An important step towards a carbon-neutral society is making transportation fuels like diesel and gasoline from carbon-neutral carbon sources like biomass, waste plastic, and even CO2. Because diesel and gasoline have quite different hydrocarbon structures, combining these two functions into one catalyst material had so far eluded researchers. A team of researchers from Utrecht University and Xiamen University in China have now shown how to make core-shell hollow-sphered materials that combine the required functions in a single catalyst particle, enabling tandem catalysis with unsurpassed performance. The results are published in Nature Materials today.
Carbon-neutral sources, like biomass, waste plastic and CO2, can be converted into synthesis gas, a mixture of CO and hydrogen, which can be further transformed to transportation fuels with the so-called Fischer-Tropsch synthesis reaction. The latter system relies on metal-based catalysts that connect carbon atoms into longer chains, requiring zeolite-based catalysts to transform the resulting molecules into the correct product specifications. Gasoline molecules are much smaller than diesel molecules, for instance, but they also are more complex. Whereas diesel consists of long straight carbon chains, gasoline requires more compact, branched molecules and carbon ring structures. The researchers from Utrecht and Xiamen have now for the first time accomplished the difficult task of combining these two functions into one single catalyst particle.
Research leader Prof. Bert Weckhuysen explains: “We have designed a completely new route for the synthesis of these double-shell hierarchical materials for tandem catalysis. Our unique combination of advanced synthesis skills, high-range electron microscopy, and in-situ characterization tools allowed the level of control required. With these new materials and tools, we will be better positioned to tackle the necessary transition towards a carbon-neutral society.”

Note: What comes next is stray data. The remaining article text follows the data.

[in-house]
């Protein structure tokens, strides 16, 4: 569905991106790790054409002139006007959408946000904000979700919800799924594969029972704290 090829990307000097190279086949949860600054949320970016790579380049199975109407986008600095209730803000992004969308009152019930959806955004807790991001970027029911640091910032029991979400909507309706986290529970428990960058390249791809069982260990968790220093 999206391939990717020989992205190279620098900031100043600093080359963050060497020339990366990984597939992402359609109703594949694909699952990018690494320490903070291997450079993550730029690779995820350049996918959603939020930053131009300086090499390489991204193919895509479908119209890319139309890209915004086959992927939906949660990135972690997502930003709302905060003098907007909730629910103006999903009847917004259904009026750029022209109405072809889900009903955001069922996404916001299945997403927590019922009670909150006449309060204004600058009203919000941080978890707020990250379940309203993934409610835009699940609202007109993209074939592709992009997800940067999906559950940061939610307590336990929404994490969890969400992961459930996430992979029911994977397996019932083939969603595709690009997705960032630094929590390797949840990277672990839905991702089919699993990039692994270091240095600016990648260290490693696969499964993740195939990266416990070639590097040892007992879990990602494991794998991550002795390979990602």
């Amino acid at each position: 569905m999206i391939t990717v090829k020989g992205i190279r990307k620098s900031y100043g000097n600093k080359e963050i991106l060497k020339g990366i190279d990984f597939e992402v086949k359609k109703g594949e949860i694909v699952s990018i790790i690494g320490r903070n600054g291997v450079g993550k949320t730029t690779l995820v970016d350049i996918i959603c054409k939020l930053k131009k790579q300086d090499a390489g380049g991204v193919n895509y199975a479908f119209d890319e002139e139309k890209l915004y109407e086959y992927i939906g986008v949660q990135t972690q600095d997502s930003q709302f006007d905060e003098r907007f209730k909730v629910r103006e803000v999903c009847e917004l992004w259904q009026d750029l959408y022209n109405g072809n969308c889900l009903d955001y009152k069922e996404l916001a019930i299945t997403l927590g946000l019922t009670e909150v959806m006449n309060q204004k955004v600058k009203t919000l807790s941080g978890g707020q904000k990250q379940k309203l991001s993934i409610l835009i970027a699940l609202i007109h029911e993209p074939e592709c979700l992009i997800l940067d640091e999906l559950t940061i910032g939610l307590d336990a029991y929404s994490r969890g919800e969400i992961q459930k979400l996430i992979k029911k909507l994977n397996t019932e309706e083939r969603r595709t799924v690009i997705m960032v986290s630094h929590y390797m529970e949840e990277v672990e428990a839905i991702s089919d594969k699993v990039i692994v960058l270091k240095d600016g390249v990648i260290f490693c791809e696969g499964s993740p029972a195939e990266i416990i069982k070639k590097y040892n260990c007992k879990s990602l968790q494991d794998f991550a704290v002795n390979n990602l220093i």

Double-shell hollow spheres
Although bifunctional catalysts systems are fairly common, the challenge in the design of new materials lies in the exact details of the material interactions at molecular scale. Conventional catalysts are made by just physically mixing the ingredients, which leads to non-uniform distributions and rather poor performance. The Utrecht and Xiamen teams now have developed a new synthesis method that relies on the formation of double-shell hollow spheres that combines an excellent interaction between the components in a system where the distance that molecules have to move between the different regions is well defined, and limited. The metal shell is assembled around sacrificial carbon spheres, onto which the zeolite shell is grown by seeded crystallization.
The various stages of the synthesis procedure can be followed very well with electron microscopic tools. High-angle annular dark-field scanning transmission electron microscopy (STEM-HAADF) was used to follow the synthesis steps. STEM-EDS (STEM coupled with energy-dispersive X-ray spectroscopy) was used to directly visualize the metal and zeolite shells. The newly prepared materials were characterized with various characterization tools, including in-situ Raman spectroscopy and in-situ X-ray diffraction. The iron oxide-zeolite ZSM-5 double-shell hierarchical systems were found to selectively produce gasoline range molecules at high conversion and outperforms existing and other reference catalyst materials.
Post-Doc students Jiadong Xiao (Utrecht University) and Kan Cheng (Xiamen University) working in the teams of Professors Bert Weckhuysen (UU) and Ye Wang (XU) report on the work in Nature Materials. The Utrecht team was further completed by Professor Alfons van Blaaderen (Soft Condensed Matter, UU) and Professor Marijn van Huis from the EM-square electron microscopy center at Utrecht University.
Link to the UU press release:
Tandem Catalysis with Double-Shelled Hollow Spheres
Jiadong Xiao*, Kang Cheng, Xiaobin Xie*, Mengheng Wang, Shiyou Xing*, Yuanshuai Liu*, Thomas Hartman*, Donglong Fu*, Koen Bossers*, Marijn van Huis*, Alfons van Blaaderen*, Ye Wang and Bert Weckhuysen*
Nature Materials, 28 January 2022, DOI 10.1038/s41563-021-01183-0
* researchers affiliated with Utrecht University